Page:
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BMJ. Aug 23, 2003; 327(7412): 414.
PMCID: PMC1142494

India to introduce death penalty for peddling fake drugs

India plans to introduce the death penalty for the sale and manufacture of fake and counterfeit medicines that cause grievous harm. The move follows widespread concern that existing regulations pose little deterrence to unscrupulous drug vendors.

An expert committee last week recommended stiffer penalties for violating the drug laws and improvements in the nation's drug regulatory infrastructure. India's health minister Sushma Swaraj pledged that she would accelerate the process of enacting the changes.

"Profiting from spurious drugs that might harm or kill innocent people is equivalent to mass murder," said Mrs Swaraj, after receiving an interim report from the committee. Testing of drug samples by state government inspectors last year showed that 9% of samples were poor quality drugs and that fake medicines made up 0.3 % of the samples.

The committee recommended that the maximum penalty for the sale or manufacture of fake medicines that cause grievous harm or death should be changed from life imprisonment to the death penalty and that the minimum prison sentence for these offences should be increased from five years to 10 years. The committee has also called for higher fines for those convicted for trading in fake drugs.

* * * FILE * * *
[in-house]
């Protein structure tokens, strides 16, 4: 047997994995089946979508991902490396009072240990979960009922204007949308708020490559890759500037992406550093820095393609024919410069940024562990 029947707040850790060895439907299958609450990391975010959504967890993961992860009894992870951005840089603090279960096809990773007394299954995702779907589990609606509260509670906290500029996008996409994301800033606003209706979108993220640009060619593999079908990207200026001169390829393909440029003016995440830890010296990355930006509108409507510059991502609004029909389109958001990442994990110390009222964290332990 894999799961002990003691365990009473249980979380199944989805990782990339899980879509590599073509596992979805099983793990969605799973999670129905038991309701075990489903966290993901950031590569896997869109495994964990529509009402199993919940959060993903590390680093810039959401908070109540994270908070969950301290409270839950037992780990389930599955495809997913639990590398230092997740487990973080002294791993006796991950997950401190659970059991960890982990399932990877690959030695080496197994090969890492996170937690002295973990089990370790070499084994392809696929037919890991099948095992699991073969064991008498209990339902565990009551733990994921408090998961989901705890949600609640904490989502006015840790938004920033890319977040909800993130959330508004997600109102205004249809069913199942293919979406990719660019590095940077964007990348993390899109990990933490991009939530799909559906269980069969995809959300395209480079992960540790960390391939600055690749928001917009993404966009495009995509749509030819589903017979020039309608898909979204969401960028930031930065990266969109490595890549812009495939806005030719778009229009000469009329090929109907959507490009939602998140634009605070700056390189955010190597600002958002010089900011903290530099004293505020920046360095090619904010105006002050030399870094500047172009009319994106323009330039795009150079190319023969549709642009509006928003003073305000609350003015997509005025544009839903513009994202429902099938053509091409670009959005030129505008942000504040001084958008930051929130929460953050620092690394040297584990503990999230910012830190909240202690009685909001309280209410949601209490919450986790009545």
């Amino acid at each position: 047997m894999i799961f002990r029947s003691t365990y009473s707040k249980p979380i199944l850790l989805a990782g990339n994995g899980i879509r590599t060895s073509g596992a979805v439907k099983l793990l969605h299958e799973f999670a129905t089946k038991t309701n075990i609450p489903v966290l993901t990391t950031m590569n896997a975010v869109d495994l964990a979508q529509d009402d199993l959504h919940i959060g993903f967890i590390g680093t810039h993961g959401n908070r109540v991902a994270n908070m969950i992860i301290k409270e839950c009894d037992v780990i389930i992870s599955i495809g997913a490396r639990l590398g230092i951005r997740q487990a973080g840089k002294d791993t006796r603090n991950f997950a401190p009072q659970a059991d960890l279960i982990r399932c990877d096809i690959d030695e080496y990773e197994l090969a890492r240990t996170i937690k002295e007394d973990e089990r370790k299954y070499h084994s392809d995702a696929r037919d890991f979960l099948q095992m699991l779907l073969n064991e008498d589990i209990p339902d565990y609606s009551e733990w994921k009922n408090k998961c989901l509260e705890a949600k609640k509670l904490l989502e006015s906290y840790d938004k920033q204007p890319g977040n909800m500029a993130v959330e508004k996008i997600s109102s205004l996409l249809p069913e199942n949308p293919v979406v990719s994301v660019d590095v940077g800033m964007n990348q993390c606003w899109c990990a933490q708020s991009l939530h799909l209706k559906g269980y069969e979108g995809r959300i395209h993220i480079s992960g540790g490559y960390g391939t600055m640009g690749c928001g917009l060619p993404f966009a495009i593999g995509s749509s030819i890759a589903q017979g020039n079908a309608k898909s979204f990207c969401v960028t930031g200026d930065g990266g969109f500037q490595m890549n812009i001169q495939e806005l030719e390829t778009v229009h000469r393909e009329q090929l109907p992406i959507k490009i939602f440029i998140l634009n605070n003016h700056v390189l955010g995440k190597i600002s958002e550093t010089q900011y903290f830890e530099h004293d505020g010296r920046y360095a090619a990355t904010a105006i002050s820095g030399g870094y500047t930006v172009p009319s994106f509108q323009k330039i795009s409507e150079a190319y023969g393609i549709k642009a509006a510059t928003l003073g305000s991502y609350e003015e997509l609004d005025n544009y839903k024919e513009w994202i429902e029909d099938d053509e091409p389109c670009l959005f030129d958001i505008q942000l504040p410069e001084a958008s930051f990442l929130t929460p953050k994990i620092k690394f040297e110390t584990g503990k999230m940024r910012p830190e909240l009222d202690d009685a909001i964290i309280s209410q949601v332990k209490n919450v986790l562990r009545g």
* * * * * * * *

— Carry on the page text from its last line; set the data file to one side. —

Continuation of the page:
It said the regulatory system is plagued by inadequate drug testing, a severe shortage of drug inspectors, and lack of enforcement.

"The infrastructure in some states is pathetic," said Dr Raghunath Mashelkar, director general of India's Council of Scientific and Industrial Research and head of the expert committee.

At least 11 states in India do not have laboratories for testing drugs. In 15 states with functional laboratories, only seven are adequately equipped and staffed.

Drug industry officials say that common fake drugs are antibiotics, drugs for tuberculosis and malaria, and cough syrups.

"We've seen counterfeits of many fast moving brands," said Harinder Sikka, president of Nicholas Piramal, a leading Indian pharmaceutical company. He said that fake cough syrups containing double the permitted codeine levels are sold as counterfeits of well known brands.

Investigations sponsored by pharmaceutical companies in the past have revealed counterfeit drugs containing chalk powder.

The industry suspects drug regulatory officials are often in collusion with manufacturers of fake medicines. "The makers and distributors of fake drugs get tipped off just before raids, and all evidence vanishes," said Ranjit Shahani, president of the Organisation of Pharmaceuticals Producers of India and chairman of Novartis, India.

The committee has proposed a Central Drug Administration to control licensing of all drugs. This move is expected to result in the abolition of the current multiple licensing system (whereby state drug regulatory agencies allow the manufacture of drugs not approved by the central regulatory agency).

The committee has urged greater surveillance, more frequent testing, and the introduction of payments to informers who might help track down makers of fake drugs. Dr Mashelkar said that later this year the committee would suggest the investments required to boost the regulatory infrastructure.


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